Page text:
CLEARWATER — Following the example of Tampa, Clearwater is poised to create its own domestic partnership registry.
The registry would be designed to ensure that unmarried couples can visit each other in the hospital and make medical decisions and funeral arrangements for each other. It would be open to heterosexual and same-sex couples.
"I think it's the right thing for us to do. I think it's the decent thing for us to do," Clearwater Mayor George Cretekos said Monday, when he raised the subject at a City Council work session.
"I really don't see any downside to this," added council member Bill Jonson.
The mayor suggested that Clearwater follow the model of Tampa, which created such a registry earlier this month. Tampa's decision didn't cause any controversy there.
Cretekos, like Tampa officials, said the registry is not an attempt to legalize gay marriage; in fact, the ordinance establishing Tampa's registry says that nothing about it "shall be construed as recognizing or treating a domestic partnership as a marriage."
Like Tampa's registry, Clearwater's would be open to couples of two people who are 18 or older, are not married and not related by blood, who live together and consider each other as immediate family. It would recognize their ability to:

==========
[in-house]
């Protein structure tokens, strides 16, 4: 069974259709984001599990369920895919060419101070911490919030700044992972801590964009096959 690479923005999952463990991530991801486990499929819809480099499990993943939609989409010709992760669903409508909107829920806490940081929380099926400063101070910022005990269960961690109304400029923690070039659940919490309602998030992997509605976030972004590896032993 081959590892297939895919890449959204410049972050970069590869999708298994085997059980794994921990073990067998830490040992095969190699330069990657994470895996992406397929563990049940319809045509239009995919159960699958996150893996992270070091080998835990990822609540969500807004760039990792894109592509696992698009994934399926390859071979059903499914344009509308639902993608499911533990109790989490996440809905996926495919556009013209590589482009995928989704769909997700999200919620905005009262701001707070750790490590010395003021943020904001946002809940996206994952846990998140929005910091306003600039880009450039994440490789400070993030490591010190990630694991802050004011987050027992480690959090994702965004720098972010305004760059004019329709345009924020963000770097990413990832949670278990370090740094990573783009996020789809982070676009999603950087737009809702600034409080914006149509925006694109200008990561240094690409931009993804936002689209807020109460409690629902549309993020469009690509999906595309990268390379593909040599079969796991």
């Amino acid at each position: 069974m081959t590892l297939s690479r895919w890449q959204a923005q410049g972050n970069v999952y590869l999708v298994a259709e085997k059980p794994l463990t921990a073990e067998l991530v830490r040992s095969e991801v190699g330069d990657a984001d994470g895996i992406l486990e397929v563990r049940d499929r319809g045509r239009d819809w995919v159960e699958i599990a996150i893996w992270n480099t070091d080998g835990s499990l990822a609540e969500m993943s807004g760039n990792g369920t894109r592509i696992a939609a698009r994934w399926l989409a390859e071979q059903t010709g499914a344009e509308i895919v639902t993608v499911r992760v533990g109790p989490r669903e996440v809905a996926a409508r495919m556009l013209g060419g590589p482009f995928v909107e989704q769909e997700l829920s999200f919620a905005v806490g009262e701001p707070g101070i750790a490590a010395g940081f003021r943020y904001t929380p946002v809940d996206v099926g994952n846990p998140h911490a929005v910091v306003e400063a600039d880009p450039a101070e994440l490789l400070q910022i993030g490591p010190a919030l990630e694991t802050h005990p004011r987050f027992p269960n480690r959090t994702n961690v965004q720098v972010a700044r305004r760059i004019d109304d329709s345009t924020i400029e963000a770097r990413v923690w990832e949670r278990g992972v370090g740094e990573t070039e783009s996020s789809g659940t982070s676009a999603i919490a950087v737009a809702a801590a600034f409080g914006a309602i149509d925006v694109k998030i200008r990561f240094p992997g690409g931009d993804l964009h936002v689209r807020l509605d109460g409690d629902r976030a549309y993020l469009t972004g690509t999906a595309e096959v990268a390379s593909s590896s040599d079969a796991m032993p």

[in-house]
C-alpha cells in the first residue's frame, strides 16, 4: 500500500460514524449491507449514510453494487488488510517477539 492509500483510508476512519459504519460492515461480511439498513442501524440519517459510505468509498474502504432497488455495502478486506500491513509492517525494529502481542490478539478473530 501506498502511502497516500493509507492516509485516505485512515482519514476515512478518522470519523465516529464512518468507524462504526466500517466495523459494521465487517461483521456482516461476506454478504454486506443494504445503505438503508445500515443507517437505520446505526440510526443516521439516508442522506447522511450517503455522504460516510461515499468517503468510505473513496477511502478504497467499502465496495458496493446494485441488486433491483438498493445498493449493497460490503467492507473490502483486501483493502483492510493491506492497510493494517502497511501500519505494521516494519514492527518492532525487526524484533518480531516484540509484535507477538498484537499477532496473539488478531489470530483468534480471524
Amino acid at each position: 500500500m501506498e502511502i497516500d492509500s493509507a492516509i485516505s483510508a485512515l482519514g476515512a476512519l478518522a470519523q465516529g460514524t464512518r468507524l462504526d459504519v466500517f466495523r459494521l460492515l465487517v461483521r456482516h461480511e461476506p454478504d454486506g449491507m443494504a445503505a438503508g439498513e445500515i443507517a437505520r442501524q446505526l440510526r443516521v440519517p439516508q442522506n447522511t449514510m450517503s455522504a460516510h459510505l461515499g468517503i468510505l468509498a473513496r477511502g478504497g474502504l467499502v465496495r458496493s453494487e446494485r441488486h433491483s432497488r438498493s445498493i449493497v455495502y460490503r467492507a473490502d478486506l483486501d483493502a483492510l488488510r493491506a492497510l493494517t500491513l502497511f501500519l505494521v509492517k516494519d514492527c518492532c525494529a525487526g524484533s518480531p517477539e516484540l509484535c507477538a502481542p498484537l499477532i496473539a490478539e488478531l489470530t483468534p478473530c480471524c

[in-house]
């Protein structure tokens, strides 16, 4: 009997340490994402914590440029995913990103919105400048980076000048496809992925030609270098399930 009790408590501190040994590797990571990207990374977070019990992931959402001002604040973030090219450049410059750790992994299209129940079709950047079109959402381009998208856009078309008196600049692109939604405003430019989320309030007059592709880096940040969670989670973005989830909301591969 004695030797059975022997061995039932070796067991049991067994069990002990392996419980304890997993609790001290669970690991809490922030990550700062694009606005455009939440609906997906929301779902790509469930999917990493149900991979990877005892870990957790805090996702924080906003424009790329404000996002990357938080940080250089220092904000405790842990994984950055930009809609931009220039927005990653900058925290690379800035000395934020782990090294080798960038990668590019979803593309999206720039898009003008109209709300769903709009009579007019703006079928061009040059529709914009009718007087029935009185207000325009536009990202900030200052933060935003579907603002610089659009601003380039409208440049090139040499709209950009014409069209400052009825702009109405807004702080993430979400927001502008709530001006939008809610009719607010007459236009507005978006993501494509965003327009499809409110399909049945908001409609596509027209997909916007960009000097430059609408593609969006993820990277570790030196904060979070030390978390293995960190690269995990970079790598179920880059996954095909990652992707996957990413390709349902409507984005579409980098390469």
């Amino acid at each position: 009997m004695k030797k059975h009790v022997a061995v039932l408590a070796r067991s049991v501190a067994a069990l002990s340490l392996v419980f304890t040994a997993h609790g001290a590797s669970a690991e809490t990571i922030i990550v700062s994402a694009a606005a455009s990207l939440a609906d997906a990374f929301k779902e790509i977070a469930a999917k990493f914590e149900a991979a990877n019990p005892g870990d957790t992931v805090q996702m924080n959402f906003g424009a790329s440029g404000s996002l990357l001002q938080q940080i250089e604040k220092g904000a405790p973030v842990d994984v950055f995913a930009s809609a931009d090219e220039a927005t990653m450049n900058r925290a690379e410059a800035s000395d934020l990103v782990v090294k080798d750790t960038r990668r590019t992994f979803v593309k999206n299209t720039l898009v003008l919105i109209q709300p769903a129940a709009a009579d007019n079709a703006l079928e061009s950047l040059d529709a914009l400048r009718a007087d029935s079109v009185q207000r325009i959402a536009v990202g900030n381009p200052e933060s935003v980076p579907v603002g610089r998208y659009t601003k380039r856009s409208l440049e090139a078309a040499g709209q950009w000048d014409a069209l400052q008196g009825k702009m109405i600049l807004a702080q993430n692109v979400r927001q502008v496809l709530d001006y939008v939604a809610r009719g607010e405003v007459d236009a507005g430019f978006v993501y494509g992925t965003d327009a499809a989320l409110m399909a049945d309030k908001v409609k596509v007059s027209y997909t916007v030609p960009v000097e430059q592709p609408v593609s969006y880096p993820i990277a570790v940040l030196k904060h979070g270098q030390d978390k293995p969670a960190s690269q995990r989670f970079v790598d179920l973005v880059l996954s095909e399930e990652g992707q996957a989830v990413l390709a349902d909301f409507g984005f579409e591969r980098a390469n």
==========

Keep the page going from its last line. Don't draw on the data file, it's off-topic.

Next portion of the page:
• Visit each other in health care facilities in the city.
• Make medical decisions for a partner who is incapacitated.
• Make funeral arrangements for each other.
• Be notified as a family member in an emergency involving a partner.
• Participate in the education of the child of a domestic partner.
Tampa was the first city in the Tampa Bay area to create such a registry. Its move has inspired St. Petersburg and Gulfport to begin looking into the idea.
Statewide, Orlando, Gainesville, West Palm Beach and Key West, as well as the counties of Miami-Dade, Broward and Palm Beach, already have similar laws.
The Clearwater City Council didn't take a vote on the domestic partnership registry Monday, and the subject won't be on the agenda at the council's regular meeting Thursday night. Instead, the council asked city staff to draw up an ordinance they can vote on in the near future.
Once the registry is approved, partners would register by going to the Clearwater clerk's office at City Hall, where they would have to present a driver's license or other state-issued identification so their signatures could be notarized. They would pay a nominal fee to cover the cost of keeping the registry.
While the registry would be open to anyone, the catch is that registration would only apply inside the city limits.
Regarding visitation in hospitals and health care facilities, Clearwater's registry would obviously affect Morton Plant Hospital more than any other location.
"They are comfortable with us going forward," Cretekos said of Morton Plant. "I think this is important for us to do."
Mike Brassfield can be reached at email@example.com or (727) 445-4151. Send letters to the editor at tampabay.com/letters.